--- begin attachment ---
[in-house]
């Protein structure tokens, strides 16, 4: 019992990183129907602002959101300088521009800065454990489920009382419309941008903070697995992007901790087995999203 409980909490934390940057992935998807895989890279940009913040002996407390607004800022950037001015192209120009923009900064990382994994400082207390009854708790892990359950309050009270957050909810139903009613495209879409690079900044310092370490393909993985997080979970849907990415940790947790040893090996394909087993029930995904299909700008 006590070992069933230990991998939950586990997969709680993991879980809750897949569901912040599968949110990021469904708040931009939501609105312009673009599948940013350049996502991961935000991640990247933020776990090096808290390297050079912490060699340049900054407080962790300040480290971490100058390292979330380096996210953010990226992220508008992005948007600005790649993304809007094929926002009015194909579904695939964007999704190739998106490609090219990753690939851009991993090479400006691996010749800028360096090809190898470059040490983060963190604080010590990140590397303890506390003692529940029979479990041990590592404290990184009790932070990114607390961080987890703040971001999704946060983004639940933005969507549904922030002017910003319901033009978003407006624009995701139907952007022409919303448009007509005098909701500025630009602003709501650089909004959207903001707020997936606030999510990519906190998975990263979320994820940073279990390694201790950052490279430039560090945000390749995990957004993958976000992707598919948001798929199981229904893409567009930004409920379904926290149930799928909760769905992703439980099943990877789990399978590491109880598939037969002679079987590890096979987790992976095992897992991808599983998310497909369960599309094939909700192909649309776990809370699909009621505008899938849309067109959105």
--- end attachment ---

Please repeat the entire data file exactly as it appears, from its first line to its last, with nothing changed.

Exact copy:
[in-house]
């Protein structure tokens, strides 16, 4: 019992990183129907602002959101300088521009800065454990489920009382419309941008903070697995992007901790087995999203 409980909490934390940057992935998807895989890279940009913040002996407390607004800022950037001015192209120009923009900064990382994994400082207390009854708790892990359950309050009270957050909810139903009613495209879409690079900044310092370490393909993985997080979970849907990415940790947790040893090996394909087993029930995904299909700008 006590070992069933230990991998939950586990997969709680993991879980809750897949569901912040599968949110990021469904708040931009939501609105312009673009599948940013350049996502991961935000991640990247933020776990090096808290390297050079912490060699340049900054407080962790300040480290971490100058390292979330380096996210953010990226992220508008992005948007600005790649993304809007094929926002009015194909579904695939964007999704190739998106490609090219990753690939851009991993090479400006691996010749800028360096090809190898470059040490983060963190604080010590990140590397303890506390003692529940029979479990041990590592404290990184009790932070990114607390961080987890703040971001999704946060983004639940933005969507549904922030002017910003319901033009978003407006624009995701139907952007022409919303448009007509005098909701500025630009602003709501650089909004959207903001707020997936606030999510990519906190998975990263979320994820940073279990390694201790950052490279430039560090945000390749995990957004993958976000992707598919948001798929199981229904893409567009930004409920379904926290149930799928909760769905992703439980099943990877789990399978590491109880598939037969002679079987590890096979987790992976095992897992991808599983998310497909369960599309094939909700192909649309776990809370699909009621505008899938849309067109959105």